Community outpouring stuns family in need (Video)

Carolina Astrain By Carolina Astrain

Dec. 22, 2012 at 6:22 a.m.
Updated Dec. 23, 2012 at 6:23 a.m.

On the family table sat a pile of holiday cards from a Victoria private school.

Next to that was a box of caramel sweets from a Catholic church.

A glimmer of disbelief filled the Lane family's eyes, looking at the pile of gifts nestled under their tree.

Gifts and donations from communities across the Crossroads and the nation have ended up on the Lane family's doorstep by what Samuel Lane Jr. described as a Christmas miracle.

"It makes me feel so much better knowing the girls are going to have a Christmas," the father said.

Earlier this year, Lane's doctor told him he had only six months to live because of complications from congestive heart failure.

Three weeks ago, the Advocate shared a poem by the Lane's four daughters wanting help to pay for their father's funeral for Christmas instead of gifts. Since then, an outpouring of generosity has flowed into the Lane's home a few blocks down from St. Joseph High School.

The Hospice of South Texas is one of many stepping forward to help, providing the Lane family with its services since late November.

"Unfortunately, Mr. Lane still has a life-limiting illness," said Meredith Alcantar, director of clinical services. "Hopefully, through the education and support of Hospice of South Texas, we will make the days he has left the best they can be for him and his family."

The funeral expenses for the father also have been taken care of, said funeral director Larry Tarrent with Grace Funeral Home.

"In my 25 years in the business, I've never seen an outpouring like this before," Tarrent said. "Especially for someone who is still alive."

Maria Lane said their estimated funeral costs were about $8,000 - all of which was covered by community donations.

"This really says something about Victoria," Tarrent said. "I've seen several dozen people stop by to make donations."

The director said the staff has been overwhelmed with interested donors and requested that donations be made directly to the Lanes.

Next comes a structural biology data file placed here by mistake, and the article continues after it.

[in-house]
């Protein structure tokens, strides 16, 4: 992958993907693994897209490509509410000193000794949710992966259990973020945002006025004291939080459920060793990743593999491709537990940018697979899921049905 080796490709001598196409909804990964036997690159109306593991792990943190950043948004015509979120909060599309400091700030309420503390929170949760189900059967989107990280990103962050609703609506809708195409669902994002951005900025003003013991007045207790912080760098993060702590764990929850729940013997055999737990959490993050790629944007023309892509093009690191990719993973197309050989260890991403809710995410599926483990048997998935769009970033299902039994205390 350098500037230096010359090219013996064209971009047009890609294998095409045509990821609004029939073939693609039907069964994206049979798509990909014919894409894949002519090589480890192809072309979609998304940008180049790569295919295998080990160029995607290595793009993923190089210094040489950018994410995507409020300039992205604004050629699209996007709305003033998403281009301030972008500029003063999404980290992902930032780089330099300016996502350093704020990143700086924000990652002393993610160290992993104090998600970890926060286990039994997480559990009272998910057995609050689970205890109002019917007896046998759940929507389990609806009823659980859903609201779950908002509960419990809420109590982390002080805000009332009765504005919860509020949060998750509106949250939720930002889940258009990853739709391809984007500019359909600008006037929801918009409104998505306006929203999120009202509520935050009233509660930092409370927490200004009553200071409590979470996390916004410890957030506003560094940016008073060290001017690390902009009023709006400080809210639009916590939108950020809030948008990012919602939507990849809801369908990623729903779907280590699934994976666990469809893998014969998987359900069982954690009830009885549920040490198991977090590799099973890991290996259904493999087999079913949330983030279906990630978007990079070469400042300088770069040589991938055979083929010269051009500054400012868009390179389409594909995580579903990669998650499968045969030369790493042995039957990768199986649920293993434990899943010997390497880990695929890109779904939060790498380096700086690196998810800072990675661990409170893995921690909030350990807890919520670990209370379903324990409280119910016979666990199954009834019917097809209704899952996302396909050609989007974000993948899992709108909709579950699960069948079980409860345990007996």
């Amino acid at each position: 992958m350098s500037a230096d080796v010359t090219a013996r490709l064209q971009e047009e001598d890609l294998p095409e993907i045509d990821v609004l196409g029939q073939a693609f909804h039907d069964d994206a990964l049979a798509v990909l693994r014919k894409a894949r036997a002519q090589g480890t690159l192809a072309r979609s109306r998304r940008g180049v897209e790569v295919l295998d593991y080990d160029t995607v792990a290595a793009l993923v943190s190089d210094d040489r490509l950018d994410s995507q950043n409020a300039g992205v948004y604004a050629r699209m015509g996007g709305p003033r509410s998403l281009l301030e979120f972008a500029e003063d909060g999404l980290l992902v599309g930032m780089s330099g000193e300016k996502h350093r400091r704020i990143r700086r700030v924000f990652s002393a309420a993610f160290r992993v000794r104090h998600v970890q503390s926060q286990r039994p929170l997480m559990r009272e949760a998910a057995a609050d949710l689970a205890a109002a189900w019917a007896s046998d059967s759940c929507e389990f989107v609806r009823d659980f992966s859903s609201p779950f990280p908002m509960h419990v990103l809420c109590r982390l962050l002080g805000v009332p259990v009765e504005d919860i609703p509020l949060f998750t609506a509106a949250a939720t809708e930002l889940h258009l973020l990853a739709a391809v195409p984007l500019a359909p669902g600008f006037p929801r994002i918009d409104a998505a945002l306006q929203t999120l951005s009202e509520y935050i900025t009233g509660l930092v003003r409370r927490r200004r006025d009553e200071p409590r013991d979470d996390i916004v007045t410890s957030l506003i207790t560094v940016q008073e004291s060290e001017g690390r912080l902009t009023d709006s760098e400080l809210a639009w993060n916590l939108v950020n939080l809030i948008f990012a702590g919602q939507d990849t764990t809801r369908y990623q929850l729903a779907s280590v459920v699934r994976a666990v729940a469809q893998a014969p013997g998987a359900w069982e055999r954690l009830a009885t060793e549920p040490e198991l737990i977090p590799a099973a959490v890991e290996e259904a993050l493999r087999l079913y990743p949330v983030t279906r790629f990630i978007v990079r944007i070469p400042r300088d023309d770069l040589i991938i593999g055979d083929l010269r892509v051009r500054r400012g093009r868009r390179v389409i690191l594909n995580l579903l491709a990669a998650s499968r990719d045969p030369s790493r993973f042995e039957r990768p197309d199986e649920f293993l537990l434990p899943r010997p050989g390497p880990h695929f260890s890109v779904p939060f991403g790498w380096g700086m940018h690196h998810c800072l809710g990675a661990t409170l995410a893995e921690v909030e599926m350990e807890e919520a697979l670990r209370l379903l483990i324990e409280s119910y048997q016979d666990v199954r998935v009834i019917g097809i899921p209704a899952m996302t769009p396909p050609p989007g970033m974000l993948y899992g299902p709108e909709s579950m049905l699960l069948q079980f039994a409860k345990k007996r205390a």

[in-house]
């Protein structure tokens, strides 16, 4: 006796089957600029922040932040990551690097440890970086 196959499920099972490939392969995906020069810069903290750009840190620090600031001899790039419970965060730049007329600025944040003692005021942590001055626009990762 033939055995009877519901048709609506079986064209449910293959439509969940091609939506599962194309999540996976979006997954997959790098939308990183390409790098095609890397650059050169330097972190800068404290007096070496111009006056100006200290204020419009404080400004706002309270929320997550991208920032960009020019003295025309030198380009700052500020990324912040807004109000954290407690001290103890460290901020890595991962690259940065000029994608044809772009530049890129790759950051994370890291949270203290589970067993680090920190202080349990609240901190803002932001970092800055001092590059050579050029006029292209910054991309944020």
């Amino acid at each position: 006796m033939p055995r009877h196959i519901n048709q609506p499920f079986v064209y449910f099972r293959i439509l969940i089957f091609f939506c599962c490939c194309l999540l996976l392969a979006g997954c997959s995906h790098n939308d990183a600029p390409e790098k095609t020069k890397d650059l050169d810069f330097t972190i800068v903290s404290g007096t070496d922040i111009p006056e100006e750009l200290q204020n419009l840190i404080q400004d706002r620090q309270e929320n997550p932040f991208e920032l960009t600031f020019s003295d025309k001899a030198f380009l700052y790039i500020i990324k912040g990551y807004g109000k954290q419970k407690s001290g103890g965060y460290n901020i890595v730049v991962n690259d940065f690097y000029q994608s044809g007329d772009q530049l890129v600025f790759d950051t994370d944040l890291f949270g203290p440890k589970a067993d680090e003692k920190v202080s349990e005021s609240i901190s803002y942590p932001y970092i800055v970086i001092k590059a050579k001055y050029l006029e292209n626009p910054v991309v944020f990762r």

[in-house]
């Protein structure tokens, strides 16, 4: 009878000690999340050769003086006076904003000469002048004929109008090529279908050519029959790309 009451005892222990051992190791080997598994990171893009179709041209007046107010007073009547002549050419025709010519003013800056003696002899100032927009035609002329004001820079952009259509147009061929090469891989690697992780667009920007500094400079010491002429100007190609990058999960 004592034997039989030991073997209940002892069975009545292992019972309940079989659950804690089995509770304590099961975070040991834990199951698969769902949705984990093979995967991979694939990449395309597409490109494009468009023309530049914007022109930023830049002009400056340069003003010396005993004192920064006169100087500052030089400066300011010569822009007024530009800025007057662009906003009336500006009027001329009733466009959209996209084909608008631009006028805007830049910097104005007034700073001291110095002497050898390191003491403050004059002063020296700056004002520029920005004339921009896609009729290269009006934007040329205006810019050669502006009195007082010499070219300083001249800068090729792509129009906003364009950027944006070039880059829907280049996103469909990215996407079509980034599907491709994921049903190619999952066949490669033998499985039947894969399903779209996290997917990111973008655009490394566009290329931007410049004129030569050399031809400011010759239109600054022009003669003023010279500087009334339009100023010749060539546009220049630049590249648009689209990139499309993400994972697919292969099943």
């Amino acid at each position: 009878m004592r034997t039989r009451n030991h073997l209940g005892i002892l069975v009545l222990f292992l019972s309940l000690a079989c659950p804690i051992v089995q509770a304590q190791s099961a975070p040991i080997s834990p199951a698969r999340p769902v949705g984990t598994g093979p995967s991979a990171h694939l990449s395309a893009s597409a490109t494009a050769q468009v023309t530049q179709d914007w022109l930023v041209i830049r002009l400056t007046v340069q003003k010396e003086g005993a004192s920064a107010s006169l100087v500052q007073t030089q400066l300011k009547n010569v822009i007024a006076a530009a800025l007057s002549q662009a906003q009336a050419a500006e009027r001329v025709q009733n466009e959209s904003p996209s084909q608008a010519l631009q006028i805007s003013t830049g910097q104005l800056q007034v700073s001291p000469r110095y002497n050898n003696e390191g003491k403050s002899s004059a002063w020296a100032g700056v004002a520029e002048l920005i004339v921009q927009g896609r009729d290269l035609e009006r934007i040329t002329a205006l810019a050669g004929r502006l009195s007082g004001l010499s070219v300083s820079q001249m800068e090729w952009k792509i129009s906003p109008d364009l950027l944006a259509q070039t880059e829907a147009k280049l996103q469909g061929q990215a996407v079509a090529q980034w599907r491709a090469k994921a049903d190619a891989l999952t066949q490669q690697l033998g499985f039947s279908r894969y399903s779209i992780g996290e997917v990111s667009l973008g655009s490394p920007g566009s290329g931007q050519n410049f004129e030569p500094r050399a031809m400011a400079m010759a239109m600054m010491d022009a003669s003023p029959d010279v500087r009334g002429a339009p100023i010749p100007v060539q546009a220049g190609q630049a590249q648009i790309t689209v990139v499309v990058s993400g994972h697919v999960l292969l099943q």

"We've been keeping track of what's been coming in," Tarrent said. "We're waiting for the family to pick up the rest of the excess donated."

Through other cash and check donations, the Lanes' rent has been paid through March.

"The housing authority put us on hold for an apartment that we can move into after Sam dies," the mother said. "It's unbelievable what blessings have come to us."

The family has been overwhelmed with Christmas trees, a candlelight dinner, family holiday photos, at least 20 Christmas gifts for each of their four teenage daughters and more.

"It's just been amazing," the mother said. "I've been trying to figure out how to thank everyone all week."

As the family talked about their gratitude, they had the gas stove top on full blast in response to the recent cold fronts.

A cluster of appliances took up most of the space in their kitchen. A sign in the hallway asked for guests with children to pick up after themselves.

While the Lanes are certainly undergoing a period of transition as they await their father's imminent death, they can't help but smile at the gifts brought to them by an army of strangers.

Leslie Lane, 12, said while she was teased by school mates at Patti Welder Magnet Middle School when the news first got out, she found support in other places.

"They made fun of my dad," Leslie said. "But I also had friends who said they would cry with me if I needed to."

The Advancement Via Individual Determination program at her school raised about $400 to help her parents buy Christmas gifts for all four of their daughters.

"I've never had so many presents before," Leslie said. "I can't wait to open them."

A silver necklace with a heart-shaped locket was wrapped around her neck.

On the back of the locket, an engraved message read, "Forever in my heart, Love Daddy."

An identical locket was given to the four other girls by the Victoria Police Officers' Association and Blue Santa Program , who arrived at the Lanes' doorsteps days after the Advocate's article was published.

"I thought I was going to be left alone here," Maria Lane said. "But now I know I'm not alone."

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